Number of new clinical trials continues to fall

New figures from the Therapeutic Goods Administration (see below) show that the number of clinical trials undertaken in Australia has fallen for the fourth time in five years.

The TGA’s latest Half-Yearly Performance Report shows 602 new clinical trials were begun in Australia in 2012, down from 635 trials in 2011 – a decline of 5%.

Clinical trial numbers are down 30% from their 2007 high of 865.

Medicines Australia chief executive Dr Brendan Shaw said the ongoing decline highlights the urgent need for the Government to deliver on its promise to implement major reforms that will make Australian R&D more internationally competitive.

“These reforms should have been implemented years ago,” Dr Shaw said.

“While we welcome the Government’s recent re-commitments to the required regulatory reforms, these figures and last week’s McKeon report on health and medical research sheet home the importance of cementing these reforms into place as soon as possible.

“In fact, last week’s McKeon report called for clinical trail reform to be made an ‘urgent national priority’. Medicines Australia shares this view.

“Australia is recognised globally as having some of the best scientists and research infrastructure in the world and that is an important strategic advantage. But we are facing fierce international competition for clinical trial investment.”

The Federal Government committed in 2011 to implement all the recommendations from the Clinical Trials Action Group, which was established by the Government to arrest the decline in clinical trials activity.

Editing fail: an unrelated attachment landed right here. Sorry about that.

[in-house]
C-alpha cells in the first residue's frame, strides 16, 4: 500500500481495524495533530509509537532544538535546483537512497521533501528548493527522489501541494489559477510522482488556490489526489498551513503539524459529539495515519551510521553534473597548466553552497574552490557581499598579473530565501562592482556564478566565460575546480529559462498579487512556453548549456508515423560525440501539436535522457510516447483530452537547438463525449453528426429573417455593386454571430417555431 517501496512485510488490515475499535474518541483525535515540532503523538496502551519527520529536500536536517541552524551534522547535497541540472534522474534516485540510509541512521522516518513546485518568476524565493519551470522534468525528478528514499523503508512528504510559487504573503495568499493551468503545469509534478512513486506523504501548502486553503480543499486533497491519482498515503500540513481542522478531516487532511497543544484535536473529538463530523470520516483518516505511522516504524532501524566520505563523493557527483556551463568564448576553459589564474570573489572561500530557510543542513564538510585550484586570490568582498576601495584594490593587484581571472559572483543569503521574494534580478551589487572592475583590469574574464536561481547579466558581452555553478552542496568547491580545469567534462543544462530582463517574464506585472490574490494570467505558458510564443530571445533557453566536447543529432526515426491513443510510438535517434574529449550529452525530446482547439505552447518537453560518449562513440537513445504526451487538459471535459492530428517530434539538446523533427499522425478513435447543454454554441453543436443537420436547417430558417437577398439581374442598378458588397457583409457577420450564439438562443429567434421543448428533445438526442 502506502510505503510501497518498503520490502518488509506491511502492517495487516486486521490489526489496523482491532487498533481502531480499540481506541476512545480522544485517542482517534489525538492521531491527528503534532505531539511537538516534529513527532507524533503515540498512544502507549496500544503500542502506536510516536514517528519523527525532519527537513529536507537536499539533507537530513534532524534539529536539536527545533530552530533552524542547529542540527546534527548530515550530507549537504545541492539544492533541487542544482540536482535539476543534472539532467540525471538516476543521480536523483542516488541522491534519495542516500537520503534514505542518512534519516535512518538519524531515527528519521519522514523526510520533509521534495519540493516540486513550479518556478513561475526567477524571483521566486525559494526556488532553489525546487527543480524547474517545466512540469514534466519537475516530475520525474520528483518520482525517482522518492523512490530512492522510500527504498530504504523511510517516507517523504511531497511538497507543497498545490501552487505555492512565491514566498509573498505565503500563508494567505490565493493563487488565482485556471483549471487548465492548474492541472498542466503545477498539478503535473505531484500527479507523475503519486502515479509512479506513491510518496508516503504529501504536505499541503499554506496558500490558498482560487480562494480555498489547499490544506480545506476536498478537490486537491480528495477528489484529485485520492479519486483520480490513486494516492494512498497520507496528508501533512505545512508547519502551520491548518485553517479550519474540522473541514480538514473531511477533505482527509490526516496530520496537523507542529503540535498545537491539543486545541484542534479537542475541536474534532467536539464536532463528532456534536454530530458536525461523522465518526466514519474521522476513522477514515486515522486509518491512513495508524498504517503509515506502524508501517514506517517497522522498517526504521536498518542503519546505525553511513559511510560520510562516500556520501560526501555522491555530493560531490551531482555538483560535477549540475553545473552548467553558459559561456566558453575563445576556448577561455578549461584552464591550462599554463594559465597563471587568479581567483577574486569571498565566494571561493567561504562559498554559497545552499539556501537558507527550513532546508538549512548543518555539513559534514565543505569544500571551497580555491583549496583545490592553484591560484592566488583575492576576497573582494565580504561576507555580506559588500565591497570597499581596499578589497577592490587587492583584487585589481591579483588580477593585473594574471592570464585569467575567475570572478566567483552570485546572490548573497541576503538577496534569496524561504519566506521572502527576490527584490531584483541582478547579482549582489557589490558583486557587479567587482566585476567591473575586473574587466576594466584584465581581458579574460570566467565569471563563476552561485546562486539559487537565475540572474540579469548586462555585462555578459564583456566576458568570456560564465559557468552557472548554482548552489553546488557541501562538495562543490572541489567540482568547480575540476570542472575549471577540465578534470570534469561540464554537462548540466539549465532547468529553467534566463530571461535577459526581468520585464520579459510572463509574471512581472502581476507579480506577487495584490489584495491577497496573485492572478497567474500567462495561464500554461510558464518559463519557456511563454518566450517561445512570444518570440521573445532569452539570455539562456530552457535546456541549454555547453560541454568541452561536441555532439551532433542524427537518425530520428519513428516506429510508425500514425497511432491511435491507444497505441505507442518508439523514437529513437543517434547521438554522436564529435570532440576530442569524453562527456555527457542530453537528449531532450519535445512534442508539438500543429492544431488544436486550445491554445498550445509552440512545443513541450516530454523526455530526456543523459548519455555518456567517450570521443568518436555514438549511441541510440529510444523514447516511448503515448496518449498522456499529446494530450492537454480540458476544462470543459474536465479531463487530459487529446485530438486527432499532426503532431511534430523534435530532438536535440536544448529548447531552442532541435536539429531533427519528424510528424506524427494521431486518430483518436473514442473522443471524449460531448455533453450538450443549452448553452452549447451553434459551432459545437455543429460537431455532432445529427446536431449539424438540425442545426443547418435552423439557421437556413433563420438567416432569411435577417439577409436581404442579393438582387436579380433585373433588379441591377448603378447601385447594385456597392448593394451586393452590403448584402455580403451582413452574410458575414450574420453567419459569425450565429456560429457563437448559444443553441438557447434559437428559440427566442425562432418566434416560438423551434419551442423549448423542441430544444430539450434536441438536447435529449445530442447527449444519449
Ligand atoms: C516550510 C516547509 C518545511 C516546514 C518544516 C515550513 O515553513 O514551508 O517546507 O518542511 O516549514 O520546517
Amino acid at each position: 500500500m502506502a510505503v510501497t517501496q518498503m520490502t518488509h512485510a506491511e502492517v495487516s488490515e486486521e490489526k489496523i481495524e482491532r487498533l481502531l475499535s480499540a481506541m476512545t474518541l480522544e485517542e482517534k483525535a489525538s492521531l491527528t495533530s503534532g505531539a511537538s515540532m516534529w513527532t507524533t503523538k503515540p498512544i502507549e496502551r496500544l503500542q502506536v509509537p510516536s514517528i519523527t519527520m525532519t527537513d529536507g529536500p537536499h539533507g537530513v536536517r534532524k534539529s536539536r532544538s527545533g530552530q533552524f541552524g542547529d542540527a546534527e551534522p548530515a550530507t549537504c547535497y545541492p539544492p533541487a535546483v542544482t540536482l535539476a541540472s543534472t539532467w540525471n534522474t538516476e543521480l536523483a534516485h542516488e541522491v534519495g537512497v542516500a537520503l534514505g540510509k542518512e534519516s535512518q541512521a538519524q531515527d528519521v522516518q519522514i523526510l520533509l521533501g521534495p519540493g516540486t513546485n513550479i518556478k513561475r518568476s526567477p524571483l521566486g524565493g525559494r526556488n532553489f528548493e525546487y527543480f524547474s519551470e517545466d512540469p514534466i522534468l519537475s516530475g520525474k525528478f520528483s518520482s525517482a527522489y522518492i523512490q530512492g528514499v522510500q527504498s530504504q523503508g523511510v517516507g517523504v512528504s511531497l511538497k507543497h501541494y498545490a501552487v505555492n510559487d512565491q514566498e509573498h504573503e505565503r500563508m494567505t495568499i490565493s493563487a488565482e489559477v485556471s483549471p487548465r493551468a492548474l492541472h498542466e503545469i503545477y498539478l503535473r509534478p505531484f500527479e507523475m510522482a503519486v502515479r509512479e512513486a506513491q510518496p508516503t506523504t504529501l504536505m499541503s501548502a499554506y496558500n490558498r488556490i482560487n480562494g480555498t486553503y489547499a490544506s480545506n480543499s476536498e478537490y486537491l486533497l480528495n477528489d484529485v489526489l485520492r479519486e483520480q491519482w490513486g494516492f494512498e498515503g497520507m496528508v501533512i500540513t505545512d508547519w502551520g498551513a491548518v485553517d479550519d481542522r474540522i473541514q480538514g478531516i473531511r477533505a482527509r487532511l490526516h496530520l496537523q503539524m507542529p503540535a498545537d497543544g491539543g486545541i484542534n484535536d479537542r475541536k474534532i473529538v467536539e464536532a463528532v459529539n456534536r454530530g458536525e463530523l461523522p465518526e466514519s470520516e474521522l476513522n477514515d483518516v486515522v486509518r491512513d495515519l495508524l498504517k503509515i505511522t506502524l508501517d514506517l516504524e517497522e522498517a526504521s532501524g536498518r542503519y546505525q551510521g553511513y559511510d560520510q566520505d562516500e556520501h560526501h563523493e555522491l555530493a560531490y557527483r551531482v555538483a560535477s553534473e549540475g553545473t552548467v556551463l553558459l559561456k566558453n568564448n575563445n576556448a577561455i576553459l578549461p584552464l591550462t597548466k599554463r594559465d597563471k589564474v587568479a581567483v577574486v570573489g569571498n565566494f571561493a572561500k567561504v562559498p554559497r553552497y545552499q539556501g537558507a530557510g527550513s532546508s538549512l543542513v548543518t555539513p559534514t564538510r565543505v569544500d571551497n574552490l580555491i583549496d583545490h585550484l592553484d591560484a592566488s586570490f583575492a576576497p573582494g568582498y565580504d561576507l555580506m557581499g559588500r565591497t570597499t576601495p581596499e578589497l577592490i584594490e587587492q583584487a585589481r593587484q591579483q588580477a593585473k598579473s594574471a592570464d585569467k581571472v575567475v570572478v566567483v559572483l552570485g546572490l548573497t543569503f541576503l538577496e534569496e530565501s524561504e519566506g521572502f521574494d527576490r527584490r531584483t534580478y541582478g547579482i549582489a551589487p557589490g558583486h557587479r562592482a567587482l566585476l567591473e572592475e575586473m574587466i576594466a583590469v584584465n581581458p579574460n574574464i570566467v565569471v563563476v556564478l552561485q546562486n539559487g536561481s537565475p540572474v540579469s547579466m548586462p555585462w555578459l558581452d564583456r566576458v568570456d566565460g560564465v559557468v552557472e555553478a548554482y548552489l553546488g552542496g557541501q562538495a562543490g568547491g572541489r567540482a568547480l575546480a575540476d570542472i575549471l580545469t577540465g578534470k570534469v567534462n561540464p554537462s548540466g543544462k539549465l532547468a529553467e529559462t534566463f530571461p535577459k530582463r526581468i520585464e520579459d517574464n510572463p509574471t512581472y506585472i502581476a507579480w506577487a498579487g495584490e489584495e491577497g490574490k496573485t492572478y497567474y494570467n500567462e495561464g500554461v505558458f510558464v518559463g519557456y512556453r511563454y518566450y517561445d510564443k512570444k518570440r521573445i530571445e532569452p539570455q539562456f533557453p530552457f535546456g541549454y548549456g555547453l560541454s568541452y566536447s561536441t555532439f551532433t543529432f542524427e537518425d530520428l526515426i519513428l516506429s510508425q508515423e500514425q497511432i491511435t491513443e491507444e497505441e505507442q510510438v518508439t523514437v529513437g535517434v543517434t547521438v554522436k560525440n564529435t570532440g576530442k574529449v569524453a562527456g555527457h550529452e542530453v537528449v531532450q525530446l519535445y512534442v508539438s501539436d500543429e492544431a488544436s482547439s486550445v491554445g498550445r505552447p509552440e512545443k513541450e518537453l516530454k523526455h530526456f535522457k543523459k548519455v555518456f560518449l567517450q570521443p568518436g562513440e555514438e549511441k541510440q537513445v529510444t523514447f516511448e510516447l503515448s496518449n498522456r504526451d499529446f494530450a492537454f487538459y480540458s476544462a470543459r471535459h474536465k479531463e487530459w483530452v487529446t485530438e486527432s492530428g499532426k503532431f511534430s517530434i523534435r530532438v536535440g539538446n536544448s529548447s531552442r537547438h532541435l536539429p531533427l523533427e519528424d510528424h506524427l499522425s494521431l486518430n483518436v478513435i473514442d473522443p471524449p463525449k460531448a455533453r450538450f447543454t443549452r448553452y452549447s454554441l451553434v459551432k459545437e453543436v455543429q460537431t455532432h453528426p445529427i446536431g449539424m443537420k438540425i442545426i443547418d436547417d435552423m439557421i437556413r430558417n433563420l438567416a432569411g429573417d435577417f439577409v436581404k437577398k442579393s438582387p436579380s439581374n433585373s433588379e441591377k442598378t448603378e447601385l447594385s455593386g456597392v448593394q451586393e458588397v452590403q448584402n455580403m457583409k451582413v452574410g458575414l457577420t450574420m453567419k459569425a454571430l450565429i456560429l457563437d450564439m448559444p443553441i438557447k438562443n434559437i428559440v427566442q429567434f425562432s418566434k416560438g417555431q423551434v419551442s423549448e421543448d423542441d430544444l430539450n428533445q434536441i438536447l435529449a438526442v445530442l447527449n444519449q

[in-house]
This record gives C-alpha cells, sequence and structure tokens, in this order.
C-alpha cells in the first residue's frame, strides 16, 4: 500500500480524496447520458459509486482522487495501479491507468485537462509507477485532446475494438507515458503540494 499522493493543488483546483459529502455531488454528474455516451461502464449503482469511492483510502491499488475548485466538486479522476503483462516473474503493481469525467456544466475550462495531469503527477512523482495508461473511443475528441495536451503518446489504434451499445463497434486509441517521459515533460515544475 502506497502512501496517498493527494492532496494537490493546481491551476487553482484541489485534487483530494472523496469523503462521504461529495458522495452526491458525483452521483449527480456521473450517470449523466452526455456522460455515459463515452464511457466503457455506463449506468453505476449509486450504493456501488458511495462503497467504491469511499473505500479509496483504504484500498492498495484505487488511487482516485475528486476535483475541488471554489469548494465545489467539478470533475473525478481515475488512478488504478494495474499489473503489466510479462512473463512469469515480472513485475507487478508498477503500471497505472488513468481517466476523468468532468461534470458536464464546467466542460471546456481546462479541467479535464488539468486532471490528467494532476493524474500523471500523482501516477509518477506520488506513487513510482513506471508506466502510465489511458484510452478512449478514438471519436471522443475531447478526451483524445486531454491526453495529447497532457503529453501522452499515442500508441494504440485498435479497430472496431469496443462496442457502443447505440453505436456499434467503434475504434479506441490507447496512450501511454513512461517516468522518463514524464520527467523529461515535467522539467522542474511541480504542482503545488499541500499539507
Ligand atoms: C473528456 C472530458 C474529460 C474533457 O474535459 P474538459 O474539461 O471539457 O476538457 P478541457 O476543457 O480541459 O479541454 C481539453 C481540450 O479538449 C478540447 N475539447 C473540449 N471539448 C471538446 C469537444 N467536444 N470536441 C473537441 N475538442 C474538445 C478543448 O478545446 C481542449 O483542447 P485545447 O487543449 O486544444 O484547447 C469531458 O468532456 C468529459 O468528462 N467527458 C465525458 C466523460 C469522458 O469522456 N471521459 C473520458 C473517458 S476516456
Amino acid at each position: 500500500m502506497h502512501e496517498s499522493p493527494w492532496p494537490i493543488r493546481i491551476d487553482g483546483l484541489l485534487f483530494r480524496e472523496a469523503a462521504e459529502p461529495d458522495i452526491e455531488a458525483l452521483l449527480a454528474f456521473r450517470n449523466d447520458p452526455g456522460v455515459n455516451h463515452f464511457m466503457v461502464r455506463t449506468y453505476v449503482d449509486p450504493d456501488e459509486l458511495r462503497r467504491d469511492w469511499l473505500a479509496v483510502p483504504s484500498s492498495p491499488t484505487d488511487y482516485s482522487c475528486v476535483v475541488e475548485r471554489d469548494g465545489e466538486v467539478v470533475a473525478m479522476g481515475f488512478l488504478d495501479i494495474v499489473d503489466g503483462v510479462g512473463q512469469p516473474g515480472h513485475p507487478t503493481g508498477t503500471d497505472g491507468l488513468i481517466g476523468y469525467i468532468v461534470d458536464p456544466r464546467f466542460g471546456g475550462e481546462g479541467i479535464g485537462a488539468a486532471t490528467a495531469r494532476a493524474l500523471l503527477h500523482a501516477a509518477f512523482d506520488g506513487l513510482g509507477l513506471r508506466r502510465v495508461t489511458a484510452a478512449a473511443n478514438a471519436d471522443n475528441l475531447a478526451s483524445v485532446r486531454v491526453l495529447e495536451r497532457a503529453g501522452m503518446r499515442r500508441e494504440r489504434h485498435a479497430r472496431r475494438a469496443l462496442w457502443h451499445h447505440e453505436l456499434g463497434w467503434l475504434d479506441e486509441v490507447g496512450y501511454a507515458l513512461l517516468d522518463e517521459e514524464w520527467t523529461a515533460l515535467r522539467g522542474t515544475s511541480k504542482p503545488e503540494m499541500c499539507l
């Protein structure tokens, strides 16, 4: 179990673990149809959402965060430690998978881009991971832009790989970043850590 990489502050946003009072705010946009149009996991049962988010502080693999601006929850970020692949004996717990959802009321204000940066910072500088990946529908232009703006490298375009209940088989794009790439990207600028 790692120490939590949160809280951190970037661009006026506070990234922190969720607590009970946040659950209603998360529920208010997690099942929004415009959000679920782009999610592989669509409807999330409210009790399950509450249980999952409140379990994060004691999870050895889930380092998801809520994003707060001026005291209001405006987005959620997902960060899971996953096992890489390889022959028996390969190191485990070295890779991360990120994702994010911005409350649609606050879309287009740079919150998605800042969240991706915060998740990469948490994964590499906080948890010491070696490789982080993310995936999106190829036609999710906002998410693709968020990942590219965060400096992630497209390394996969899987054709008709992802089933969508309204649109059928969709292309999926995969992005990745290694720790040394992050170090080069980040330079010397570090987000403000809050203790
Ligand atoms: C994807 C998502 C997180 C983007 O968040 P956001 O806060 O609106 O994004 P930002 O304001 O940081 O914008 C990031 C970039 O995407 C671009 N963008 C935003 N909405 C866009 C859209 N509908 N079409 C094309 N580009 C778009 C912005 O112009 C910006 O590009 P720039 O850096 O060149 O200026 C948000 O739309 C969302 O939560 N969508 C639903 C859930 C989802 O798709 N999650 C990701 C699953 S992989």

“Make no mistake, this is a key area of microeconomic reform for Australia,” Dr Shaw said.

“Yet, more than two years after the report’s release, the major recommendations have not yet been implemented. In the meantime, we have been losing trials to other countries.

“There is an urgent need for far greater political activity both at Federal and State level to implement these regulatory reforms.

“We are bleeding clinical trial investment to other countries at the moment.

“These reforms will help return Australia to the forefront of medical research and ensure the retention of thousands of high-skill Australian jobs.

“The very future of Australia’s $1 billion clinical research industry is at stake.

“The competition for R&D investment from countries is extremely fierce. While commitments are important, at the end of the day it is only when the reforms are implemented that they’ll actually make a difference.

“Only with the right policy settings in things like regulatory policy, intellectual property and the Pharmaceutical Benefits Scheme can we hope to grow our R&D industry and keep cutting-edge medical science in Australia.”


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